Cheap & Easy Ceiling Fan Makeover {a Tutorial}. - Pretty Real

Cheap & Easy Ceiling Fan Makeover {a Tutorial}.

7:00 AM

So in a really random moment I decided to try to make something of Genevieve's boring 'ol ceiling fan.  I'd purchased the sweetest chandelier for her nursery and was beyond sad when we realized that due to wiring we needed a light with a switch on it.  Since we don't have central AC, a fan would also be practical if not essential.  Have you ever tried to find a cute, non-cheesy, affordable fan?  I'm convinced that they don't exist (much like my search for inexpensive modern toddler bedding except for worse). So we settled on a plain white fan and hoped it would just fade into the background.

Flash forward a year or more to when I started transitioning her nursery to a toddler room.  At that point, I thought of spray painting it or modge podge-ing it (which is when I pinned this).  But both of those options seemed labor intensive and prone to error.  Then the other day in between a million other thoughts (yes, literally a million) it occurred to me that I have a fun stash of washi tape and contact paper--both of which might assist in operation-make-ceiling-fan-less-boring.    After doing a mini mock up with washi tape in a simple striped pattern, I decided to go with the contact paper.  I have both gray and teal chevron but went with gray since I was already afraid that a patterned fan might look silly. Plus it would match her wall.

I'm going to attempt a tutorial for you.  Here goes:

Items needed:
Contact paper: I used this one and it's only $10! (or even less if you can find it at HomeGoods or TJ Maxx)
Screwdriver (or whatever tools necessary to take the blades off of your fan).

That's it!

Step 1: Take your fan apart.  Be careful to hang on to all the pieces and put them in a baggie or bowl so they are easily accessible later.

Step 2: Wash that bad boy.  I almost took a picture of mine in its dirty state but I was too embarrassed. Make sure you dry it thoroughly.

Step 3: Lay out your first blade on the contact paper (with the backing of the paper still on!).  Make sure if yours has a pattern you lay it out in such a way that the pattern on the front makes sense.  i.e. I tried to keep a chevron peak in the middle of each blade.  Note: I was unsuccessful.  But if you're careful and super type A, you can do it, I'm sure.  Honestly it didn't matter much!

Step 4: Mark where you need to cut and cut in a straight line. Because I was centering my paper/pattern, I ended up with quite a bit extra on either side (maybe 2 to 3 inches).  I didn't trim it down to size at this point. It was easier to remove the blade and be able to cut the paper freely. If you don't need to "center" your paper, then you can just leave 1 to 2 inches around. You just want to have enough to be able to comfortably wrap over the edge of the blade and stick to the other side.  I feel like I might be losing you now.  I promise it will make sense as you do it (and if not, leave a comment!).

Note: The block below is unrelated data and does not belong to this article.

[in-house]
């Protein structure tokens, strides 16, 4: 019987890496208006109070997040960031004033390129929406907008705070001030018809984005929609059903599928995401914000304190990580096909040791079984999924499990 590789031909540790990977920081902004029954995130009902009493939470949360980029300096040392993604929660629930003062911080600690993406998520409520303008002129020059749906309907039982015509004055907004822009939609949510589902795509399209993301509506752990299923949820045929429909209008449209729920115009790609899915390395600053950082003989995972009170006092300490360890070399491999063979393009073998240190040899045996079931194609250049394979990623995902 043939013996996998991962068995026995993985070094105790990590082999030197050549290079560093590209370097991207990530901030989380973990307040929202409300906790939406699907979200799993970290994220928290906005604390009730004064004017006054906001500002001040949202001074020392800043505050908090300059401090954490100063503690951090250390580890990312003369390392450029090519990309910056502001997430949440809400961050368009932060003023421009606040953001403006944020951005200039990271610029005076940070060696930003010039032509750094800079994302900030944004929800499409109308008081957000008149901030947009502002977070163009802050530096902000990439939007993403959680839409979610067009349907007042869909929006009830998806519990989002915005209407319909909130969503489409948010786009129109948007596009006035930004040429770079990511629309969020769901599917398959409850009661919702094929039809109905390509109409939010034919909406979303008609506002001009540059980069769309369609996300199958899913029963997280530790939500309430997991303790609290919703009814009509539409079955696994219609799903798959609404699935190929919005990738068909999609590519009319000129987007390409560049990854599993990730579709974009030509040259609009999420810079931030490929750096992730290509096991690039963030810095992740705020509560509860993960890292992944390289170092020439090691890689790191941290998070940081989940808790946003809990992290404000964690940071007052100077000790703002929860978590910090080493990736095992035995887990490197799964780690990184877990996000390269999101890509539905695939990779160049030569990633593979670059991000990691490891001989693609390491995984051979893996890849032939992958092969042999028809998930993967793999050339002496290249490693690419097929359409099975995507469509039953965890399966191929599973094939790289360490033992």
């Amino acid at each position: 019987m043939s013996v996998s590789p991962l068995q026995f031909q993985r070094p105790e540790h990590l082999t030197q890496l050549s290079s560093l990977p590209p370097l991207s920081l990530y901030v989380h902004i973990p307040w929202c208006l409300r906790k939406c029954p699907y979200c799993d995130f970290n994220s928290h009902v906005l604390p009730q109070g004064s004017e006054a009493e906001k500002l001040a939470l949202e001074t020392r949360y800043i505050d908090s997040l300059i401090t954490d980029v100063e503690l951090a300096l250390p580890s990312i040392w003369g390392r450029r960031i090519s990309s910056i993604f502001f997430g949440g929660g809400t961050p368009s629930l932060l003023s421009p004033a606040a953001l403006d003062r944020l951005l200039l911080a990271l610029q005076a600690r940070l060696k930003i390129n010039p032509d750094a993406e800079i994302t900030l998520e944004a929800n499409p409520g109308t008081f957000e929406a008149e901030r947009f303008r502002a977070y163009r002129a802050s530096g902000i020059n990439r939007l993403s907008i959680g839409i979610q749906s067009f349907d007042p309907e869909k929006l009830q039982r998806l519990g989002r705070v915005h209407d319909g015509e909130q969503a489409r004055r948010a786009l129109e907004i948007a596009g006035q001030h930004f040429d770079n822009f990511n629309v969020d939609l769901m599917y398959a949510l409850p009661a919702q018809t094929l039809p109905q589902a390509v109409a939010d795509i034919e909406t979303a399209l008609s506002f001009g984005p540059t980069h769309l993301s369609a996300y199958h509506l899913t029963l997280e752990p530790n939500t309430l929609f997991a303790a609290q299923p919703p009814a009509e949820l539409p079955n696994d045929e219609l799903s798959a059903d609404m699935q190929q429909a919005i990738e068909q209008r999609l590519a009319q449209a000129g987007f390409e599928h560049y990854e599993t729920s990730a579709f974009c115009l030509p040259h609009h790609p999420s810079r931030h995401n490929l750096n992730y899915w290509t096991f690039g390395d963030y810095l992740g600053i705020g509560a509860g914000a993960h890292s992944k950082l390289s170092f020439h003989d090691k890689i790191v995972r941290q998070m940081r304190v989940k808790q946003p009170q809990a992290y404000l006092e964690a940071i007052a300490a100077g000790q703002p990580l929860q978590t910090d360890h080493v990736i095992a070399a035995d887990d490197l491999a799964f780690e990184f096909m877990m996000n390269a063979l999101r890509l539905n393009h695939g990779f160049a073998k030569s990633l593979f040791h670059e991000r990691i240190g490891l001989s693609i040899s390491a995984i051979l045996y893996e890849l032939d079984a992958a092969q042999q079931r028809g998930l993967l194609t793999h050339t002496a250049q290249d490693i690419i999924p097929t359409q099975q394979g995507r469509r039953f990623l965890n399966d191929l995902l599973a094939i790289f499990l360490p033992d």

Step 5: Place the blade back on the paper with the sticky backing STILL on.  For the first couple I traced the blade with a pencil.  I then trimmed a little of the excess paper off.

Step 6: At this point, the contact paper is the right size and you can follow the instructions on the contact paper to apply it.  If your'e like me, you get excited-slash-impatient with projects and either don't read directions or read them too quickly.  The trick with stuff like this is to take your time!  So read the instructions and follow them!
Helpful Hint: Make sure to apply the paper to the right side of the blade!  I might have put it on the wrong blade once or twice.  Ok twice.

Step 7 (optional): Now that the paper is on the blade, you can trim a little more if necessary but make sure not to over-trim.

Step 8: Okay here is the only tricky part.  The fan blades curve so that's where wrapping the paper is a little bit of a pain.  What I found that worked well was to snip the paper just before the blade starts to curve at the top and bottom.  That allows you to be able to wrap the paper over the edge of the blade easily without worrying about the curves just yet. Note: the photo is only to show where I cut the slits; it was taken after I finished covering the blade so don't let that confuse you.  Also, you can see that I cut slits on either side just before the fan curves at the top--I also did that at the bottom which the photo doesn't show. So basically you'll cut 4 slits (2 on each side) and wrap the paper over the straight edges. Clearly I didn't take enough photos! 

Step 9: At this point, the blade is covered with the contact paper on one side and the paper is wrapped around the middle of the blade on the other--just the ends aren't wrapped yet.  Next, I trimmed the paper around the ends into a little bit of a curve; you still want to keep plenty of paper to wrap over. Note: Because of my pattern placement I barely had enough to cover the ends of the blade.  You will/should have more contact paper to wrap over the top and bottom of the blade.